Single sided swingarms are a feature of many Ducati, KTM, MV Agusta, bikes, with Kawasaki, and Honda sporting an SSSA on their higher end models. With those swoopy suspension arms comes a different, though sometimes easier, way to adjust the chain.
Ducati, KTM, MV Agusta, Kawasaki, and Honda all have motorcycles with super-trick single-sided swingarms. With those swoopy suspension arms comes a different, though sometimes easier, way to adjust the chain. In this episode of MC Garage we talk about chain adjustment on a single-sided swingarm.
Swing-sided swingarms are usually found on higher-end motorcycles, and are chosen by engineers for a multitude of reasons. They allow for easier wheel changes (a useful feature for endurance racing and general maintenance); mufflers and side cases can be located closer to the centerline of the bike for better mass centralization; and they also just look super cool.
On of the most handy features of single-side swingarm is that it’s easier to adjust and align the chain, though the tools are different. There’s no need to loosen the axle and fiddle with adjustment bolts. You also don’t have to trust that your axle alignment is straight using the stamped or machined hashmarks on the swingarm. Instead the alignment is always consistent as a beefy bearing carrier holds the axle and wheel at one end of the swingarm, and the pivot is fixed at the front, as long as the bike is assembled correctly, everything is always in line. All you have to worry about is tension.
To adjust the chain you need just a few tools. Depending on the make and model, you’ll need some sort of socket to loosen the pinch bolts on the eccentric adjuster. And then you’d need a hook spanner that fits in the adjuster, and a measuring device to check the chain slack. Finally you’ll need a torque wrench to tighten everything back up. That’s it.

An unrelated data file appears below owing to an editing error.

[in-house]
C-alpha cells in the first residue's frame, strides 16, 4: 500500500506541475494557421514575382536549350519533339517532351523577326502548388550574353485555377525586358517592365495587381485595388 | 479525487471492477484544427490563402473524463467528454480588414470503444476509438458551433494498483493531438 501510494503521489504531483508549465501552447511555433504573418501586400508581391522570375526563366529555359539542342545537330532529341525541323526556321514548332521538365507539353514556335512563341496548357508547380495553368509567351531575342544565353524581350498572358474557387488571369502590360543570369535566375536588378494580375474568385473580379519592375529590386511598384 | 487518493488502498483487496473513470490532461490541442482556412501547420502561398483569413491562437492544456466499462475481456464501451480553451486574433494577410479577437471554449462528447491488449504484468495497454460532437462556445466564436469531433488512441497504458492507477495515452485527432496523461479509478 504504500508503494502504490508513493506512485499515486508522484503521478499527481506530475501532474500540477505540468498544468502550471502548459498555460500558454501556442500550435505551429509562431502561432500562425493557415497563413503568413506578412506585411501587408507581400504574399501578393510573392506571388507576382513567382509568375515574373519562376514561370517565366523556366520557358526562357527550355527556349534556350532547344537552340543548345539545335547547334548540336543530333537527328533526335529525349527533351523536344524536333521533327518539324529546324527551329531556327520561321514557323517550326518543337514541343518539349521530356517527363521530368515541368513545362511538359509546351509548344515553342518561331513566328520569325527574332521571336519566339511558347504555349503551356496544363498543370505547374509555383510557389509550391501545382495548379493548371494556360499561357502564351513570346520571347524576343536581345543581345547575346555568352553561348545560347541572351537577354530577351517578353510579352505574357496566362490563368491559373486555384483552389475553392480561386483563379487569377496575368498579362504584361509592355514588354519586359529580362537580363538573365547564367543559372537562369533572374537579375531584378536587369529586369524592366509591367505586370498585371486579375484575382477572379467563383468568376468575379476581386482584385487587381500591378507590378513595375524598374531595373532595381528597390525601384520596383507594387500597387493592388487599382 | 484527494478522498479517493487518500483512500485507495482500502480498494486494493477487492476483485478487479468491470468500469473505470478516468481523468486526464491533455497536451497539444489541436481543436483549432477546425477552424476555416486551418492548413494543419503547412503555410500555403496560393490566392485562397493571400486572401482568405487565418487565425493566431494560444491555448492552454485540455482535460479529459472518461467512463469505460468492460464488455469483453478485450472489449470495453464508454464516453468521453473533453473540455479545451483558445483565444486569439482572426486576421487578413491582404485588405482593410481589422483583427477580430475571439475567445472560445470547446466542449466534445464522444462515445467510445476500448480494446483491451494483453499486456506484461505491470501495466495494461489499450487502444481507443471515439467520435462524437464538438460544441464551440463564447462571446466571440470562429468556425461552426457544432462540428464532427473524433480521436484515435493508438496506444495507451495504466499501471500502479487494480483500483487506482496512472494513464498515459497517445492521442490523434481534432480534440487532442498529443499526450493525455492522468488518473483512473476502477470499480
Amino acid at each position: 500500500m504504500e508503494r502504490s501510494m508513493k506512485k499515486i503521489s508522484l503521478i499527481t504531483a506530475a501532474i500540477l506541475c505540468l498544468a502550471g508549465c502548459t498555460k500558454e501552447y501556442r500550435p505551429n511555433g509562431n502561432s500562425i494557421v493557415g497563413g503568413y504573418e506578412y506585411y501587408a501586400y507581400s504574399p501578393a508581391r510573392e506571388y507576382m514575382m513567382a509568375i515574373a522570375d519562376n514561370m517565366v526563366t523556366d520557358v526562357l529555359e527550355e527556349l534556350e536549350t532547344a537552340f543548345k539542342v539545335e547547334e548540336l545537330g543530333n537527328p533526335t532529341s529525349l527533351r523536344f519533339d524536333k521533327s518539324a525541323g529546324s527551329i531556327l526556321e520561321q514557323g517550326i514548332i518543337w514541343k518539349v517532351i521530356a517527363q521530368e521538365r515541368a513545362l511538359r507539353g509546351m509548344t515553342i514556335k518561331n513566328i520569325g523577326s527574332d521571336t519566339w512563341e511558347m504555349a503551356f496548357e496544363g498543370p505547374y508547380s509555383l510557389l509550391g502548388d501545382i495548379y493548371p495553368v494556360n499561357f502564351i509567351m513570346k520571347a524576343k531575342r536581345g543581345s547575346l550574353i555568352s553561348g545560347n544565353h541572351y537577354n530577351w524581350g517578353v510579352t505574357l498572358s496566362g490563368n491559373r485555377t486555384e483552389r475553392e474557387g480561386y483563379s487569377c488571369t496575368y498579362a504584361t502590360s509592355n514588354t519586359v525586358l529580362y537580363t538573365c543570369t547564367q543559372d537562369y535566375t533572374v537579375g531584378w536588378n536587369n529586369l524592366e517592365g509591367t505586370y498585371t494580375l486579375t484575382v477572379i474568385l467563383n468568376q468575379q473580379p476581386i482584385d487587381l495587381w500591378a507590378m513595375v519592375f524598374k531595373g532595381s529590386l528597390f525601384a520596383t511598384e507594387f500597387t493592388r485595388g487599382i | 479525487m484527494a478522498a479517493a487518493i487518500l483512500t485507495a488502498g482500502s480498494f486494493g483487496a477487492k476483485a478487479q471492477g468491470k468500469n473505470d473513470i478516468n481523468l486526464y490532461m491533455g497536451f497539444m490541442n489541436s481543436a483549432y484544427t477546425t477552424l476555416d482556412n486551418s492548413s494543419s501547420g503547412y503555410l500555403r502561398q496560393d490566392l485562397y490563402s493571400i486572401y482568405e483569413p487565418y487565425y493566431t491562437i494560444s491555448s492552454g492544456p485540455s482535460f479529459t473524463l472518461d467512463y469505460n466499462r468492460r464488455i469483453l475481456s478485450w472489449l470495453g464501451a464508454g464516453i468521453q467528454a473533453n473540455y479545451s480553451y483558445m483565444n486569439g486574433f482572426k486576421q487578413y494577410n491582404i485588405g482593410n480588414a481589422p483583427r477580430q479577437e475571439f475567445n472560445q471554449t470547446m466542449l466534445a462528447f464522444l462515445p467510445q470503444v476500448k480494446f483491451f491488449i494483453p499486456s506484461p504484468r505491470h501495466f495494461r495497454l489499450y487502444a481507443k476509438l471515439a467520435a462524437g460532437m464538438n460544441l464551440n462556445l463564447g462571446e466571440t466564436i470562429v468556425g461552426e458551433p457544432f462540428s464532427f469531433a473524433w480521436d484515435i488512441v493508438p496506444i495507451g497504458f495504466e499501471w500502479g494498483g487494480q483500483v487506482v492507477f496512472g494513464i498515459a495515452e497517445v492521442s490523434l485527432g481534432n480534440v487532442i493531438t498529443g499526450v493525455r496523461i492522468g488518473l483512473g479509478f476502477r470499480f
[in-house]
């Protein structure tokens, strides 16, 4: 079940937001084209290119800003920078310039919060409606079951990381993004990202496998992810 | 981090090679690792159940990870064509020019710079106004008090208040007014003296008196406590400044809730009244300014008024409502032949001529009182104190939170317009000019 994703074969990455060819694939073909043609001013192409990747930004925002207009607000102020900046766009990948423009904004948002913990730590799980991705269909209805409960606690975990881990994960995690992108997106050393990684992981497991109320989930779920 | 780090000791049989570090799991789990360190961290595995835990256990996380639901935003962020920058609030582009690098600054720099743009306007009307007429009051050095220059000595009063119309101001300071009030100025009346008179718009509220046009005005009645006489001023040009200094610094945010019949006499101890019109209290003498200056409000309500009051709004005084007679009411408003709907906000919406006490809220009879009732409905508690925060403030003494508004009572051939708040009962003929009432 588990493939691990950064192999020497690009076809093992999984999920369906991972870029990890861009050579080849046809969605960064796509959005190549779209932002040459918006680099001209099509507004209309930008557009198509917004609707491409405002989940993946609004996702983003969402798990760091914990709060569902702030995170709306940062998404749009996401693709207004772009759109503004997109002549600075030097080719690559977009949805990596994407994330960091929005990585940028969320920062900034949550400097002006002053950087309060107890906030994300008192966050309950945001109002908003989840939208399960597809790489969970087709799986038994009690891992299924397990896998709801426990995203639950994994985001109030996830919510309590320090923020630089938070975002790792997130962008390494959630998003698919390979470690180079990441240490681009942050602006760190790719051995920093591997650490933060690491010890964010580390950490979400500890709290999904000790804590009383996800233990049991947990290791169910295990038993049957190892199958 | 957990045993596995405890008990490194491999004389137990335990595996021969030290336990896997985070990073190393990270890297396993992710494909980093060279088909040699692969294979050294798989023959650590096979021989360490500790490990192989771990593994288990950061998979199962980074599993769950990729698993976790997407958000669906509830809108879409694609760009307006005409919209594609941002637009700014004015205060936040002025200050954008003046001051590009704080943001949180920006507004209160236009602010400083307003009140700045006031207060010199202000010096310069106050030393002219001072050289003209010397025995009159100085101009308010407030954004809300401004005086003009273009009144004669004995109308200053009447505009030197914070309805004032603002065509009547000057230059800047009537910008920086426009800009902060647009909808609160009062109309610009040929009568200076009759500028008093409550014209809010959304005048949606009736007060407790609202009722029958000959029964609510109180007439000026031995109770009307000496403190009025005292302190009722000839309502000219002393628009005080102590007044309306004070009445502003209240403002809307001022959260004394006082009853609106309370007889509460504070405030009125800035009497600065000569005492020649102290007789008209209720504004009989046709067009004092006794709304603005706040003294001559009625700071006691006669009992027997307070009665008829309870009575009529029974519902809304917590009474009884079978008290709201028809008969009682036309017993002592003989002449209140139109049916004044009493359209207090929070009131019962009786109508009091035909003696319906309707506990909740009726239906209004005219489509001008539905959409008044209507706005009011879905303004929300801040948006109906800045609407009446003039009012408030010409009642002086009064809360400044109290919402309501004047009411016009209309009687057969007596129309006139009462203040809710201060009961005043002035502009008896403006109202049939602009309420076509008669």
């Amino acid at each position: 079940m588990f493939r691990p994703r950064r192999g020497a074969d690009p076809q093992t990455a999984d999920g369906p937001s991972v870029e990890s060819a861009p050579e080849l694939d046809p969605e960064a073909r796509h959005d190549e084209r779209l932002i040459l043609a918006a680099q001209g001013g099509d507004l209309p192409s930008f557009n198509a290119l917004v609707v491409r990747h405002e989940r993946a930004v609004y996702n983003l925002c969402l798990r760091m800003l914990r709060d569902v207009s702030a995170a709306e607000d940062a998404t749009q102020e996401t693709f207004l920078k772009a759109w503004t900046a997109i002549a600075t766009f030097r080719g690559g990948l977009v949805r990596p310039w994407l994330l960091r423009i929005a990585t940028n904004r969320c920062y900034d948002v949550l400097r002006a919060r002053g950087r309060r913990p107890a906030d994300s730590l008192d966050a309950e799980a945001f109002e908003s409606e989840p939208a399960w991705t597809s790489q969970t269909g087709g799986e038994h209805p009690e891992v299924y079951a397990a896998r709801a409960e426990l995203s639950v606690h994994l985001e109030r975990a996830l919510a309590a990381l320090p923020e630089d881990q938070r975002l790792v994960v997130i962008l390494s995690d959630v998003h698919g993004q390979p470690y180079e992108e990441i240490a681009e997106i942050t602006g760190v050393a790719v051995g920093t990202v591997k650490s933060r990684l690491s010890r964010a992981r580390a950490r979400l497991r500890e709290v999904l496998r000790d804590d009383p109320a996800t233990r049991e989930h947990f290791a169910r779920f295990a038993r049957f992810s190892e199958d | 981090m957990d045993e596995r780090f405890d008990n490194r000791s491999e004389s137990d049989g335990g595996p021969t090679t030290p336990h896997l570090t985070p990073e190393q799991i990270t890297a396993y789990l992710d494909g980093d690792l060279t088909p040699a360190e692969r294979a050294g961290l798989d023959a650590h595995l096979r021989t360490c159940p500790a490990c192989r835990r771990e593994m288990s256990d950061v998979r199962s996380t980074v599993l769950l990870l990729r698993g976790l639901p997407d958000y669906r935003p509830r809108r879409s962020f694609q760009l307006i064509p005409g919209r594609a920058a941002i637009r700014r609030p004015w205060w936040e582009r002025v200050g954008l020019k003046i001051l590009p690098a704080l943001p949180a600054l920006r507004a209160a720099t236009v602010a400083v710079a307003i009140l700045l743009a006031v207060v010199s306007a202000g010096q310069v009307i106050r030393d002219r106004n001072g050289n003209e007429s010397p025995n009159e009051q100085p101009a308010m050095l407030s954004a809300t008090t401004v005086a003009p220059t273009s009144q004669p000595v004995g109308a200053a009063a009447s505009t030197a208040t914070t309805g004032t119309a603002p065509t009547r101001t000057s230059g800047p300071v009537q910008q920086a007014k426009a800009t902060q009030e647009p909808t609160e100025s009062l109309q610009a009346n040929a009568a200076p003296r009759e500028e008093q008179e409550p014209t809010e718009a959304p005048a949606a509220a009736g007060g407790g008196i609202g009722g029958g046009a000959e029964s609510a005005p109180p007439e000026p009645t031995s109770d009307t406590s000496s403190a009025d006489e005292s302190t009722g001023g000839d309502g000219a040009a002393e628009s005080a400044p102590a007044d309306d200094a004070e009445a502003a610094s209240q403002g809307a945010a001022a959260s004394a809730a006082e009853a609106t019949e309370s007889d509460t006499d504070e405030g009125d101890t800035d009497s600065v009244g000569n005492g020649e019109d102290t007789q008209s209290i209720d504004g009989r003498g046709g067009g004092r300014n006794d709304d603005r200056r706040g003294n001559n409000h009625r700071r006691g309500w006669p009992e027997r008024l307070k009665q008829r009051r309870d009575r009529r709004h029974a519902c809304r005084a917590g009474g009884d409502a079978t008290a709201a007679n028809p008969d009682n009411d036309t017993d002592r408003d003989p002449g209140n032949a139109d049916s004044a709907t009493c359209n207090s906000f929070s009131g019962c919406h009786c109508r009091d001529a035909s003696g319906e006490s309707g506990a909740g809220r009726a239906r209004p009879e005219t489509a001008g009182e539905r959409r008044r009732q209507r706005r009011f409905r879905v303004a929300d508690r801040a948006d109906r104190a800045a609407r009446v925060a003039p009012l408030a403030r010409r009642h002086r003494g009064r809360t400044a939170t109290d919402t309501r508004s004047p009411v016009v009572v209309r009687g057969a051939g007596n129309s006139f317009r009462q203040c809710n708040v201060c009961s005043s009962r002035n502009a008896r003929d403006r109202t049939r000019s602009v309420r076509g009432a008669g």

Always start with a clean chain, it just makes life so much easier. Once the chain is clean, loosen pinch bolts just enough that it releases the bearing carrier ever so slightly. Loosen it too much and the weight of the chain could pull the adjuster to full slack. There needs to be a slight amount of friction in the system to hold your desired position while you check the tension.
With the carrier released, use a hook spanner to rotate the carrier to tighten or loosen the chain as needed. As always, check your service or owner’s manual for the correct measurement for your motorcycle. Once you’ve got it in the correct position, tighten the pinch bolts according to the specs in your manual.
That’s it; tightening your chain on your single-sided swingarm motorcycle is easy and quick—just because it looks fancy doesn’t mean the maintenance is difficult. Keeping your chain properly adjusted will prolong the life of the chain and sprockets, saving you money and worry in the long run. So keep an eye on it and adjust it at regular intervals. That’s it for this episode of MC Garage, thanks for watching.
Video From: Motorcyclist Magazine